I had recently picked up a chorus unit as I was interested in adding some thickened multi-guitar sounds to my rig. It had been years since I had played with chorus units, seeing as I had largely overdone the effect in the ‘80s as many other players did. I thought however that now would be a good time since I have more taste now to be able to use the effect more sparingly.
Going to an online dealer, I quickly scrolled through the selection and picked up a standard digital unit, the brand of which will remain anonymous at this time. As a shopper I should have known better. I normally do my research prior to making any purchase, but I figured a chorus unit just wasn’t like shopping for a guitar, or amp, or even an overdrive box.
After receiving the chorus box and then plugging it in, I immediately realized my mistake in the purchase. The resulting tone was tinny-sounding and artificial. The onboard tone control did little to reduce the highs while retaining warmth. There just wasn’t any warmth to be found. Look, I’m not THAT picky (well, I suppose I can be), but I do expect the sound of a chorus to not have any ice-pick artifacts…
It was a short while later that I was reminded of a simple fact that I had forgotten. Chorus units that are analog always tend to sound more natural and lush than the digital units. According to Jacques Stompboxes, “The reasons why analog chorus, or any analog time based effect, sounds better than digital are numerous, but the main one to me is that the detuned tone produced to be mixed with the original, is not exactly the same as the original.
“Chorus was invented to make believe you are not alone. It mimes two musicians playing the same thing at the same time, thus enriching tone like in a choir. Most digital chorus tends, in this process, kill punch and dynamics, an even more obvious defect with electric guitar. The model processors are plagued with this same problem, because of the same difficulty for digital encoding to transmit the dynamics of your playing in real time.”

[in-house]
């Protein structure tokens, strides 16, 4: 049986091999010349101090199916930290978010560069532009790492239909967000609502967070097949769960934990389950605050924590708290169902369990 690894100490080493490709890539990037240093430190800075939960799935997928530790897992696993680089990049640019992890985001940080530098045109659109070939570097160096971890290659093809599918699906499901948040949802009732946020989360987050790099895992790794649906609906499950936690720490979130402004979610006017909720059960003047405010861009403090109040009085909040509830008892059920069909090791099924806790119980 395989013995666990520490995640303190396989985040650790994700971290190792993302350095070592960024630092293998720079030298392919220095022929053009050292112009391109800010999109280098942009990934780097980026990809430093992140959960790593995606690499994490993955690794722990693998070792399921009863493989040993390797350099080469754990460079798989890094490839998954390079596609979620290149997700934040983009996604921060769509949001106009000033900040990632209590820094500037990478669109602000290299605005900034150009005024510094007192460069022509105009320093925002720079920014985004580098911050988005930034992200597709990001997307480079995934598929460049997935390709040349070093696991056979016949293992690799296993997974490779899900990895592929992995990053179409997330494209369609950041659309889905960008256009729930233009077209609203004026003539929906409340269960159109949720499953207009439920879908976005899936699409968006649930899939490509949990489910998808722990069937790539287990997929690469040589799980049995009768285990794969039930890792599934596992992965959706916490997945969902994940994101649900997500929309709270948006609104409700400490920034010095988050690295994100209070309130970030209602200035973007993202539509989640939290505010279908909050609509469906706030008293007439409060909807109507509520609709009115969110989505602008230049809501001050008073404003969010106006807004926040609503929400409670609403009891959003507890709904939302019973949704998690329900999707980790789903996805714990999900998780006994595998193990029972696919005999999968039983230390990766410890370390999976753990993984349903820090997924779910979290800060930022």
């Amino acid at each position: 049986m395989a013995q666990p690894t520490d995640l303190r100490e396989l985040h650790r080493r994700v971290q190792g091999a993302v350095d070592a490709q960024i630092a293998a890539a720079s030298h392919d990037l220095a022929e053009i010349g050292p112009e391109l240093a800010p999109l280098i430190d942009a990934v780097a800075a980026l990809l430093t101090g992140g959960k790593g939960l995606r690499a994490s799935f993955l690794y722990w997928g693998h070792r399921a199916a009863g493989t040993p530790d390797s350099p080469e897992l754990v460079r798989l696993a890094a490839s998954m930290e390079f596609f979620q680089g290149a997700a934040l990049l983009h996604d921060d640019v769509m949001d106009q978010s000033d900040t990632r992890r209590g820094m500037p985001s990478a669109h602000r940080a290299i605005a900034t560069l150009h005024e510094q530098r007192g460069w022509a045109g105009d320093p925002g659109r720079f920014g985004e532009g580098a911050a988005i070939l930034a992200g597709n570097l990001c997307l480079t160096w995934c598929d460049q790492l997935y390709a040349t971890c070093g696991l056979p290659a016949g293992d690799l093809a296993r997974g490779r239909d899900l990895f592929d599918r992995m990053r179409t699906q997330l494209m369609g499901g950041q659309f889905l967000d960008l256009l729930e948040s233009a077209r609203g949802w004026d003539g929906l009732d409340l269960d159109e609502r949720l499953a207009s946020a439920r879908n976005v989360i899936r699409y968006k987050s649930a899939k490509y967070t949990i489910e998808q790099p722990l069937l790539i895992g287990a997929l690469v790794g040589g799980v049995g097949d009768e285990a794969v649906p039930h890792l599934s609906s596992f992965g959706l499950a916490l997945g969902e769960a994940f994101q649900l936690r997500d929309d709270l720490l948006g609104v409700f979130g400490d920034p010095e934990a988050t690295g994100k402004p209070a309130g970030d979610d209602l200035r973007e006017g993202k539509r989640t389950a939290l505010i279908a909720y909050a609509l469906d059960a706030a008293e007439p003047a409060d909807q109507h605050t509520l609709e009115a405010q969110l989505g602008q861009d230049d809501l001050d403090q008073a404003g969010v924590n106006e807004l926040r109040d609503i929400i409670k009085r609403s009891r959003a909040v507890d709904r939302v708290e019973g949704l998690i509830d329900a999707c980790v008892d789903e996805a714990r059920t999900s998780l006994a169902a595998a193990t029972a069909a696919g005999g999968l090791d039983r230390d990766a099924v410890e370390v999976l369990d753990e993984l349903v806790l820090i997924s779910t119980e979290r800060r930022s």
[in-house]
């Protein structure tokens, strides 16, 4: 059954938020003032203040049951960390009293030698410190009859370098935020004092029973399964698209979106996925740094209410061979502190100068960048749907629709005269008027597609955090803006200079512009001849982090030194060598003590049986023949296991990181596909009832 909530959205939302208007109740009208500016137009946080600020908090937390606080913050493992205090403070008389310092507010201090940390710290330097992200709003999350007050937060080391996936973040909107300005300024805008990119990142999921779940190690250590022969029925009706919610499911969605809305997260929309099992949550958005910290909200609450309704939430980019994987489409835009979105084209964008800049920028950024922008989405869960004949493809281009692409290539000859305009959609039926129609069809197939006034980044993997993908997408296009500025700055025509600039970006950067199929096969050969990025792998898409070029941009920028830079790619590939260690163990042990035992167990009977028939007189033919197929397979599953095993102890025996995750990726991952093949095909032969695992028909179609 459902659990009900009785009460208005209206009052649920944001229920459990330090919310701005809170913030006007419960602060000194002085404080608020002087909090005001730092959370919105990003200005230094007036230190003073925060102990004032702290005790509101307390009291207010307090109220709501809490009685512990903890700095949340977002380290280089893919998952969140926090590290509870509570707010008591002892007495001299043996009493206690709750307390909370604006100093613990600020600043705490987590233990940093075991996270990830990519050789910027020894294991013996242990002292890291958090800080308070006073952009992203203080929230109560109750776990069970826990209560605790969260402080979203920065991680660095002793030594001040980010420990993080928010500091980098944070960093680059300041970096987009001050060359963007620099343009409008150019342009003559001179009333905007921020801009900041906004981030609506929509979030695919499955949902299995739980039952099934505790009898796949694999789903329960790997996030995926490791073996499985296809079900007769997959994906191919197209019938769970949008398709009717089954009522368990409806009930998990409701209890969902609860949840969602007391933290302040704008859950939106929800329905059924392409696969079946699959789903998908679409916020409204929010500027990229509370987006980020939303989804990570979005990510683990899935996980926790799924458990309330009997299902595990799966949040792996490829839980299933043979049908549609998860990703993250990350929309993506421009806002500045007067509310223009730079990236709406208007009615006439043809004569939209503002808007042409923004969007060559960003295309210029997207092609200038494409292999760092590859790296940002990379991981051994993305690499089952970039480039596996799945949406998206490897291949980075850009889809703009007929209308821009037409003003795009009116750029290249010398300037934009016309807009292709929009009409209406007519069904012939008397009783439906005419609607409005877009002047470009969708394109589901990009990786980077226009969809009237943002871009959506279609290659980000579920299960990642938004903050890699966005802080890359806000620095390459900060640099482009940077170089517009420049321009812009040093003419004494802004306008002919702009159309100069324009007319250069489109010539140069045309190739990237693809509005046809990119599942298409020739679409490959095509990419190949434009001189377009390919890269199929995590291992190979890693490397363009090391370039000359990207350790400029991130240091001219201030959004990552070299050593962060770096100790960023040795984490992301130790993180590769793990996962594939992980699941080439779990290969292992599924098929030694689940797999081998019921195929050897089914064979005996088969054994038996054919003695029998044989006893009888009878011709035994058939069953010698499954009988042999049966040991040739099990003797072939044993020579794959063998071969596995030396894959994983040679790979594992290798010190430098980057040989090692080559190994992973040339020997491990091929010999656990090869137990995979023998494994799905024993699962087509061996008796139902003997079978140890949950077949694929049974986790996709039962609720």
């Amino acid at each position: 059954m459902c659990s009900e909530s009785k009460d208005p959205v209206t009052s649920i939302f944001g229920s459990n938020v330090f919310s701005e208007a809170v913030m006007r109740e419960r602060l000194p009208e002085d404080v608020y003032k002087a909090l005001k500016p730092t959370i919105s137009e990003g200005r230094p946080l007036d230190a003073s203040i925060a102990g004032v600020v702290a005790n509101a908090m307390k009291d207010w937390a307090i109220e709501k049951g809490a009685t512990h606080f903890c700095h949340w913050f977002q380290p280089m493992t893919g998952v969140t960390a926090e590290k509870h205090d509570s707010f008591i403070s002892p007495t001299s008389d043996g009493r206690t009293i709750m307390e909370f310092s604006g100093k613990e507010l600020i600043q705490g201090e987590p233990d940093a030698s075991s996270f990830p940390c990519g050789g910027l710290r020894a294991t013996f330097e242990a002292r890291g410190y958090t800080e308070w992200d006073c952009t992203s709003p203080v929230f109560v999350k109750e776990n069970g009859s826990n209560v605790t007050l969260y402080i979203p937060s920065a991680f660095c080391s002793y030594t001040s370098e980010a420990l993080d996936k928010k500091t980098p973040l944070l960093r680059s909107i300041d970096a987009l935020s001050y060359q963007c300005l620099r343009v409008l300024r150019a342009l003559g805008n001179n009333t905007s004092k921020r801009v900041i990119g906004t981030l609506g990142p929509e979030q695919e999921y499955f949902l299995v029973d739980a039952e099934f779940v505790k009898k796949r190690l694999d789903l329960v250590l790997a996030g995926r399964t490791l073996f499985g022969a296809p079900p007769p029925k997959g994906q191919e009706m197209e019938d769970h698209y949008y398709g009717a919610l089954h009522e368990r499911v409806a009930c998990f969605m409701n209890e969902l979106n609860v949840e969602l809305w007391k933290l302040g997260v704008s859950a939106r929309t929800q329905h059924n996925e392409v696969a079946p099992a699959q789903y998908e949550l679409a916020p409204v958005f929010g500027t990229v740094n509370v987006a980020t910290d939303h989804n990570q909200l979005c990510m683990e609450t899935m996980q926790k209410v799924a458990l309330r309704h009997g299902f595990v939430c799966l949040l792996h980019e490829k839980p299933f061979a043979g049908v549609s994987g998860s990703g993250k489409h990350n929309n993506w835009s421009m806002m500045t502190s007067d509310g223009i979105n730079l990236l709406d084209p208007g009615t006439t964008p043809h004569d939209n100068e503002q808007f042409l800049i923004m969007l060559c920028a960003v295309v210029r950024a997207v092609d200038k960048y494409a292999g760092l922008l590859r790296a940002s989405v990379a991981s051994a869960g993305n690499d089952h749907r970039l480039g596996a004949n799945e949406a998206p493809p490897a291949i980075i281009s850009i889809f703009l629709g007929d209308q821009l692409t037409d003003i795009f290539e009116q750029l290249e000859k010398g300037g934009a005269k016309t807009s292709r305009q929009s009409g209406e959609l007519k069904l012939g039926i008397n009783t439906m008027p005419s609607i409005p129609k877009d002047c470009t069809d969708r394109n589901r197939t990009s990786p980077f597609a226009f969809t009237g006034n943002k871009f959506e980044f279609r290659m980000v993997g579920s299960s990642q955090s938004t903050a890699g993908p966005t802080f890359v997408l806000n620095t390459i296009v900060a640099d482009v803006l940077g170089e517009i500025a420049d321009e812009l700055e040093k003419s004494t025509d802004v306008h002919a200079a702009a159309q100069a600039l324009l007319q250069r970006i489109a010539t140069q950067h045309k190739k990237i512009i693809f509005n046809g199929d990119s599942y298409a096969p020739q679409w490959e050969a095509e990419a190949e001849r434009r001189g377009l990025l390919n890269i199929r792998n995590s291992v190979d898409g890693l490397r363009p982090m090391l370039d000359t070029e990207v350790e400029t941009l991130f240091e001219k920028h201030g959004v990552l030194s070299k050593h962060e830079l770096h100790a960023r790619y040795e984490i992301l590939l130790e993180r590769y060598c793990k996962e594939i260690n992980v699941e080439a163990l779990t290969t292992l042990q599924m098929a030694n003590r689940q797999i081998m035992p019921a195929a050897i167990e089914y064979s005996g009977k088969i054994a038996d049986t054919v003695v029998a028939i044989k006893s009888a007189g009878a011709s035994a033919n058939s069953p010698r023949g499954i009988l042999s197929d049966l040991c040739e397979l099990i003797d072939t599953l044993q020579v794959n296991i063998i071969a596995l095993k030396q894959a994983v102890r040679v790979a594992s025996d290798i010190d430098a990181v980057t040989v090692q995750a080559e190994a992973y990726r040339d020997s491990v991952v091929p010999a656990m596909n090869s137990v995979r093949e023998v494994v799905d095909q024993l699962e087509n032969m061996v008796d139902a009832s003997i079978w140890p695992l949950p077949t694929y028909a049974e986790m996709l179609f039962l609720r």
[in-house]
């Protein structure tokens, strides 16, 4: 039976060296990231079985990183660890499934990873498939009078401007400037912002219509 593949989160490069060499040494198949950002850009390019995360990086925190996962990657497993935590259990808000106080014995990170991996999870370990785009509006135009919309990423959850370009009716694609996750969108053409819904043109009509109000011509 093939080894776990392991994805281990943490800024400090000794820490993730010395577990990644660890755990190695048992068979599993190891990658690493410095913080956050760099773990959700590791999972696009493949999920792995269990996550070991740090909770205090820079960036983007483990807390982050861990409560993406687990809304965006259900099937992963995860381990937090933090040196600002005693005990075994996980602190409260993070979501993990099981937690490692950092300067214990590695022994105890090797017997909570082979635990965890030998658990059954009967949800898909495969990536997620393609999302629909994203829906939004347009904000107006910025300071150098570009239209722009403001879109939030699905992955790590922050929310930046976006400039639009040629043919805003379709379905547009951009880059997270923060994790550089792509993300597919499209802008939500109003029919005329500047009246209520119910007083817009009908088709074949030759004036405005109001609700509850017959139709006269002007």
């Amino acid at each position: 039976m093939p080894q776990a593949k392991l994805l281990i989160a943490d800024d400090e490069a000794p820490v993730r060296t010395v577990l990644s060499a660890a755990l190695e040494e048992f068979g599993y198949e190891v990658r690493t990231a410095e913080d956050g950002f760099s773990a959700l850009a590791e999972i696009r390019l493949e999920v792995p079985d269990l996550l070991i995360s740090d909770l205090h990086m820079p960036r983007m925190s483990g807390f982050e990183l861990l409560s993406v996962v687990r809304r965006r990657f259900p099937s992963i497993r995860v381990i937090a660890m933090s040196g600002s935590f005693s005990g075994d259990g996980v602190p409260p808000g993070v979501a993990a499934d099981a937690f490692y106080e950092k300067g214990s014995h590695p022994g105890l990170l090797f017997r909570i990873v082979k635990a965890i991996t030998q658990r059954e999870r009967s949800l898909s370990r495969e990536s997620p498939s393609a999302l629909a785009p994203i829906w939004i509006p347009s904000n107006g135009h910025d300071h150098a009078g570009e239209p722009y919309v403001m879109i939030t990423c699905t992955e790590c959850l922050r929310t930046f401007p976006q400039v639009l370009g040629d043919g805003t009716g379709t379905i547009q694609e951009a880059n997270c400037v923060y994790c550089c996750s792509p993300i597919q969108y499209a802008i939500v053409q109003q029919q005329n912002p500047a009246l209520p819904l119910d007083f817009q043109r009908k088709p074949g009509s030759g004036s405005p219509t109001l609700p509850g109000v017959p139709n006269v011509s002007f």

That prompted my interest in checking out various analog chorus units out in the market today to listen to them and hear their own differences. This is not an analog versus digital chorus feature – in that the digital units have already “lost” as far as I’m concerned. I’m sure there are good digital units out there, but analog will be just fine, thank you very much. As a result this is a roundup of just some of the various current production analog-only chorus units.
All of the units featured here use analog Bucket Brigade Device (BBD) chips which are also no longer in production. That means that each manufacturer needs to find sources of these chips as N.O.S. (New Old Stock) on the open chip market and that overall production is limited to the chip availability themselves. If chorus pedals were produced in numbers comparable to televisions or computers, then there would be little doubt that some manufacturer would go back to building the necessary analog chips. However, guitar effects units are a small business when compared to other mass market items where chip makers can make more units and more profit. And besides, only musicians seem to remain interested in living in an analog, rather than digital world. This fact must baffle engineers!
Chorus units are time-delay based effects that provide a range of tones when mixed together with a dry guitar signal. These chorus units presented here offer a range of tones from subtle doubling and pseudo-12 string effects, to pitch bending and dramatic detuned vibrato Leslie effects, to lush sweeping that borders on flanging cycle effects.